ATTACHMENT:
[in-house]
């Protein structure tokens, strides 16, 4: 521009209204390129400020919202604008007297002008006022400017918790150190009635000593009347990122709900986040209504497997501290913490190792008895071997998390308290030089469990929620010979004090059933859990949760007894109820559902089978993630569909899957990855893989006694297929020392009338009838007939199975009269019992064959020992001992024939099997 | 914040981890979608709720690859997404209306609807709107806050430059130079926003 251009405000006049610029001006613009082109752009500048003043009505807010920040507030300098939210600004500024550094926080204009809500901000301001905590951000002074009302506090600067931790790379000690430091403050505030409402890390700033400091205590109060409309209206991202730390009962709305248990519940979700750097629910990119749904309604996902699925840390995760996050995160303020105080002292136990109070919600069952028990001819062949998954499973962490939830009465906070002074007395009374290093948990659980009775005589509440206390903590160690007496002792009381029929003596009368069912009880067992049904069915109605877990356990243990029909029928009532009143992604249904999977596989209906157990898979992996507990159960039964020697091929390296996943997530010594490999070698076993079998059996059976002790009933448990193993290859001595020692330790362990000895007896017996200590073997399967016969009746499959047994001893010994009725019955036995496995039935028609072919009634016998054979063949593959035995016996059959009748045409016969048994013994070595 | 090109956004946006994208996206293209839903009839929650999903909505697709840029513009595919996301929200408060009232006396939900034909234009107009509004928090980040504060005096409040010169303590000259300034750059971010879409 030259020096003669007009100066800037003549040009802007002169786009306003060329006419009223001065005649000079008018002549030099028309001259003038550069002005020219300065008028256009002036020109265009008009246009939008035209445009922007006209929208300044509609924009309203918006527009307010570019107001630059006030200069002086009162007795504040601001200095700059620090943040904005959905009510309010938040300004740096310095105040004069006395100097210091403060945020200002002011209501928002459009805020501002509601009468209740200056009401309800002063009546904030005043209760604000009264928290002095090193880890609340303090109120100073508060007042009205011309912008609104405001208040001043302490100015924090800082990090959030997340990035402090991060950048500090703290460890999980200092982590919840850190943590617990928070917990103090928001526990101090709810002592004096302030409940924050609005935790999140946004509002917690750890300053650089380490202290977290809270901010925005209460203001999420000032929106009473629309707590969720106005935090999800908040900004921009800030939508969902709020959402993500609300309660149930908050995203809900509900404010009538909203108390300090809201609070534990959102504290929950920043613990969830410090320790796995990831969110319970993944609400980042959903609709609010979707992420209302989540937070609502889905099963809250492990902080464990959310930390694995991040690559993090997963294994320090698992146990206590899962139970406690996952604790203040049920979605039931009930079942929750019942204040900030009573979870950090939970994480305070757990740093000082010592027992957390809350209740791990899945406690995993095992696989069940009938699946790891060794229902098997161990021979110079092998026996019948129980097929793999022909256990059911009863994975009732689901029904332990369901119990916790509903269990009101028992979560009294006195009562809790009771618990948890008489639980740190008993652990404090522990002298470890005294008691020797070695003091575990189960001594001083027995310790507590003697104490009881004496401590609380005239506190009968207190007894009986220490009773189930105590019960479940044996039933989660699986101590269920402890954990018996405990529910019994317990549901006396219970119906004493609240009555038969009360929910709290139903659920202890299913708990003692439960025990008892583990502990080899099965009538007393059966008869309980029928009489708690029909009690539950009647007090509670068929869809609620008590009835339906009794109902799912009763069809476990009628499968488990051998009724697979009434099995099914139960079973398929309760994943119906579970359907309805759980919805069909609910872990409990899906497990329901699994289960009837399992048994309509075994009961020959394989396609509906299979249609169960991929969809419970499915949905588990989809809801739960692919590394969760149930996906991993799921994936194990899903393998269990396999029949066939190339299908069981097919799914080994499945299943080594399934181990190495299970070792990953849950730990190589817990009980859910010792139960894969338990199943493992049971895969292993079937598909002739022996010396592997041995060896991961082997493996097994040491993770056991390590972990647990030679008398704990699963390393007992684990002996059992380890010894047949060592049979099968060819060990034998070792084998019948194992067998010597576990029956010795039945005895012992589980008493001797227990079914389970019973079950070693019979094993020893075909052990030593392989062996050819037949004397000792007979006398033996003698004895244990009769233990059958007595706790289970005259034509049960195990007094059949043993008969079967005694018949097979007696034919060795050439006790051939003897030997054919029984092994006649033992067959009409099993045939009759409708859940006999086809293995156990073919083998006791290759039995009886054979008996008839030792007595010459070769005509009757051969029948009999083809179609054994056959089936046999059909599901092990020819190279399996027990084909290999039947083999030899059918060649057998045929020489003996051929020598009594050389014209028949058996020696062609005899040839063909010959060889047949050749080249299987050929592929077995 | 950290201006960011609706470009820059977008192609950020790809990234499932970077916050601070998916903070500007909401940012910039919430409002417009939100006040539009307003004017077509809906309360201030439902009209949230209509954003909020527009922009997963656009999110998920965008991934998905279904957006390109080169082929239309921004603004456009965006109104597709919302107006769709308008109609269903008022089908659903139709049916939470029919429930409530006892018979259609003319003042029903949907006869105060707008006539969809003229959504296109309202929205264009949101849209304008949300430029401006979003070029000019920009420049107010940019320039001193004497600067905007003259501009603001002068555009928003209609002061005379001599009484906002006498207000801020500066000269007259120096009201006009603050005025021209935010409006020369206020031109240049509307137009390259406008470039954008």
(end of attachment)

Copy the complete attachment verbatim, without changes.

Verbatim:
[in-house]
């Protein structure tokens, strides 16, 4: 521009209204390129400020919202604008007297002008006022400017918790150190009635000593009347990122709900986040209504497997501290913490190792008895071997998390308290030089469990929620010979004090059933859990949760007894109820559902089978993630569909899957990855893989006694297929020392009338009838007939199975009269019992064959020992001992024939099997 | 914040981890979608709720690859997404209306609807709107806050430059130079926003 251009405000006049610029001006613009082109752009500048003043009505807010920040507030300098939210600004500024550094926080204009809500901000301001905590951000002074009302506090600067931790790379000690430091403050505030409402890390700033400091205590109060409309209206991202730390009962709305248990519940979700750097629910990119749904309604996902699925840390995760996050995160303020105080002292136990109070919600069952028990001819062949998954499973962490939830009465906070002074007395009374290093948990659980009775005589509440206390903590160690007496002792009381029929003596009368069912009880067992049904069915109605877990356990243990029909029928009532009143992604249904999977596989209906157990898979992996507990159960039964020697091929390296996943997530010594490999070698076993079998059996059976002790009933448990193993290859001595020692330790362990000895007896017996200590073997399967016969009746499959047994001893010994009725019955036995496995039935028609072919009634016998054979063949593959035995016996059959009748045409016969048994013994070595 | 090109956004946006994208996206293209839903009839929650999903909505697709840029513009595919996301929200408060009232006396939900034909234009107009509004928090980040504060005096409040010169303590000259300034750059971010879409 030259020096003669007009100066800037003549040009802007002169786009306003060329006419009223001065005649000079008018002549030099028309001259003038550069002005020219300065008028256009002036020109265009008009246009939008035209445009922007006209929208300044509609924009309203918006527009307010570019107001630059006030200069002086009162007795504040601001200095700059620090943040904005959905009510309010938040300004740096310095105040004069006395100097210091403060945020200002002011209501928002459009805020501002509601009468209740200056009401309800002063009546904030005043209760604000009264928290002095090193880890609340303090109120100073508060007042009205011309912008609104405001208040001043302490100015924090800082990090959030997340990035402090991060950048500090703290460890999980200092982590919840850190943590617990928070917990103090928001526990101090709810002592004096302030409940924050609005935790999140946004509002917690750890300053650089380490202290977290809270901010925005209460203001999420000032929106009473629309707590969720106005935090999800908040900004921009800030939508969902709020959402993500609300309660149930908050995203809900509900404010009538909203108390300090809201609070534990959102504290929950920043613990969830410090320790796995990831969110319970993944609400980042959903609709609010979707992420209302989540937070609502889905099963809250492990902080464990959310930390694995991040690559993090997963294994320090698992146990206590899962139970406690996952604790203040049920979605039931009930079942929750019942204040900030009573979870950090939970994480305070757990740093000082010592027992957390809350209740791990899945406690995993095992696989069940009938699946790891060794229902098997161990021979110079092998026996019948129980097929793999022909256990059911009863994975009732689901029904332990369901119990916790509903269990009101028992979560009294006195009562809790009771618990948890008489639980740190008993652990404090522990002298470890005294008691020797070695003091575990189960001594001083027995310790507590003697104490009881004496401590609380005239506190009968207190007894009986220490009773189930105590019960479940044996039933989660699986101590269920402890954990018996405990529910019994317990549901006396219970119906004493609240009555038969009360929910709290139903659920202890299913708990003692439960025990008892583990502990080899099965009538007393059966008869309980029928009489708690029909009690539950009647007090509670068929869809609620008590009835339906009794109902799912009763069809476990009628499968488990051998009724697979009434099995099914139960079973398929309760994943119906579970359907309805759980919805069909609910872990409990899906497990329901699994289960009837399992048994309509075994009961020959394989396609509906299979249609169960991929969809419970499915949905588990989809809801739960692919590394969760149930996906991993799921994936194990899903393998269990396999029949066939190339299908069981097919799914080994499945299943080594399934181990190495299970070792990953849950730990190589817990009980859910010792139960894969338990199943493992049971895969292993079937598909002739022996010396592997041995060896991961082997493996097994040491993770056991390590972990647990030679008398704990699963390393007992684990002996059992380890010894047949060592049979099968060819060990034998070792084998019948194992067998010597576990029956010795039945005895012992589980008493001797227990079914389970019973079950070693019979094993020893075909052990030593392989062996050819037949004397000792007979006398033996003698004895244990009769233990059958007595706790289970005259034509049960195990007094059949043993008969079967005694018949097979007696034919060795050439006790051939003897030997054919029984092994006649033992067959009409099993045939009759409708859940006999086809293995156990073919083998006791290759039995009886054979008996008839030792007595010459070769005509009757051969029948009999083809179609054994056959089936046999059909599901092990020819190279399996027990084909290999039947083999030899059918060649057998045929020489003996051929020598009594050389014209028949058996020696062609005899040839063909010959060889047949050749080249299987050929592929077995 | 950290201006960011609706470009820059977008192609950020790809990234499932970077916050601070998916903070500007909401940012910039919430409002417009939100006040539009307003004017077509809906309360201030439902009209949230209509954003909020527009922009997963656009999110998920965008991934998905279904957006390109080169082929239309921004603004456009965006109104597709919302107006769709308008109609269903008022089908659903139709049916939470029919429930409530006892018979259609003319003042029903949907006869105060707008006539969809003229959504296109309202929205264009949101849209304008949300430029401006979003070029000019920009420049107010940019320039001193004497600067905007003259501009603001002068555009928003209609002061005379001599009484906002006498207000801020500066000269007259120096009201006009603050005025021209935010409006020369206020031109240049509307137009390259406008470039954008």